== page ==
GOSPEL OF THOMAS (NHC II, 2)
A collection of 114 “secret sayings” attributed to Jesus, said to have been written down by Didymos Judas Thomas. The Gospel of Thomas is completely preserved only in Coptic, but three copies of a Greek version are represented by Greek papyrus fragments found at Oxyrhynchus. Some of the sayings have parallels in the canonical gospels, but most do not. It is possible that some of the sayings represent an Aramaic sayings tradition that is very early, though the Gospel of Thomas as we now have it represents a later mystical type of Christianity at home in eastern Syria, for which Judas Thomas, Jesus “twin,” is the chief apostolic authority.
The original eschatological teaching of Jesus is thoroughly de-eschatologized in the Gospel of Thomas. Some scholars hold that the Gospel of Thomas was composed in Syriac, but no Syriac version is extant. As the Oxyrhynchus fragments attest, the Gospel of Thomas was brought to Egypt sometime during the second century. Some of the sayings also have parallels in apocryphal gospels composed in Alexandria, the Gospel of the Hebrews and the Gospel of the Egyptians (not the same as the Nag Hammadi tractate of the same title).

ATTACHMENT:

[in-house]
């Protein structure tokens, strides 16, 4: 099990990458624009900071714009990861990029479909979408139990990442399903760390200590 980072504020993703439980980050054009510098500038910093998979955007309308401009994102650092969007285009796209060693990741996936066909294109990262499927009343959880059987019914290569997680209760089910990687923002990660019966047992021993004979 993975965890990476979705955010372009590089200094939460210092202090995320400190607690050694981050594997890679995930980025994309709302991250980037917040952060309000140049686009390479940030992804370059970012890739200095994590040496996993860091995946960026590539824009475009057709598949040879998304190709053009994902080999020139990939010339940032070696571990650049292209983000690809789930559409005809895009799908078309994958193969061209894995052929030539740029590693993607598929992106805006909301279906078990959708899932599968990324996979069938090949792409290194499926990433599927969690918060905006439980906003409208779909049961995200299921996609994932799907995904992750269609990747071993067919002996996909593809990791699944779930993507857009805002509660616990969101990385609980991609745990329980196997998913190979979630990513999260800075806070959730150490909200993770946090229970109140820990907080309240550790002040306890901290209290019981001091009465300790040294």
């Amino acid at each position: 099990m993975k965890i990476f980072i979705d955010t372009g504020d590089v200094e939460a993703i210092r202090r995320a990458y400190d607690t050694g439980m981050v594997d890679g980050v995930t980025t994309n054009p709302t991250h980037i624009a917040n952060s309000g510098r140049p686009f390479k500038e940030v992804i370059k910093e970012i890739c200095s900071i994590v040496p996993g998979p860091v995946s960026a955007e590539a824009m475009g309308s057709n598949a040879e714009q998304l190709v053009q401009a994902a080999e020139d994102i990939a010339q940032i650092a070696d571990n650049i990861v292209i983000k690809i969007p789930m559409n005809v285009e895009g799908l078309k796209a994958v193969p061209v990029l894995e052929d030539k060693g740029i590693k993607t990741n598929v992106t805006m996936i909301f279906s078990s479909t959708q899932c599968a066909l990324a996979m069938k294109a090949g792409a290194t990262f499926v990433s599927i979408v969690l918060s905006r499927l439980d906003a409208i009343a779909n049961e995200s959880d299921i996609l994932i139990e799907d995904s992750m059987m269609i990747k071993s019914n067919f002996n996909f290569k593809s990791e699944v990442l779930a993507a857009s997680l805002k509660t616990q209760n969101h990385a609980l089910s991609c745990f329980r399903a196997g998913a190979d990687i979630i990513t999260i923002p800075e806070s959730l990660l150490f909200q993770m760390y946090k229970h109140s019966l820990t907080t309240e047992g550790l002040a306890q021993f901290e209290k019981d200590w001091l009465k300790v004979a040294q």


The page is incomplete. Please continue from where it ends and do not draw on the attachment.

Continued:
A likely date of composition for the Gospel of Thomas (whether composed in Greek or Syriac) is around 140.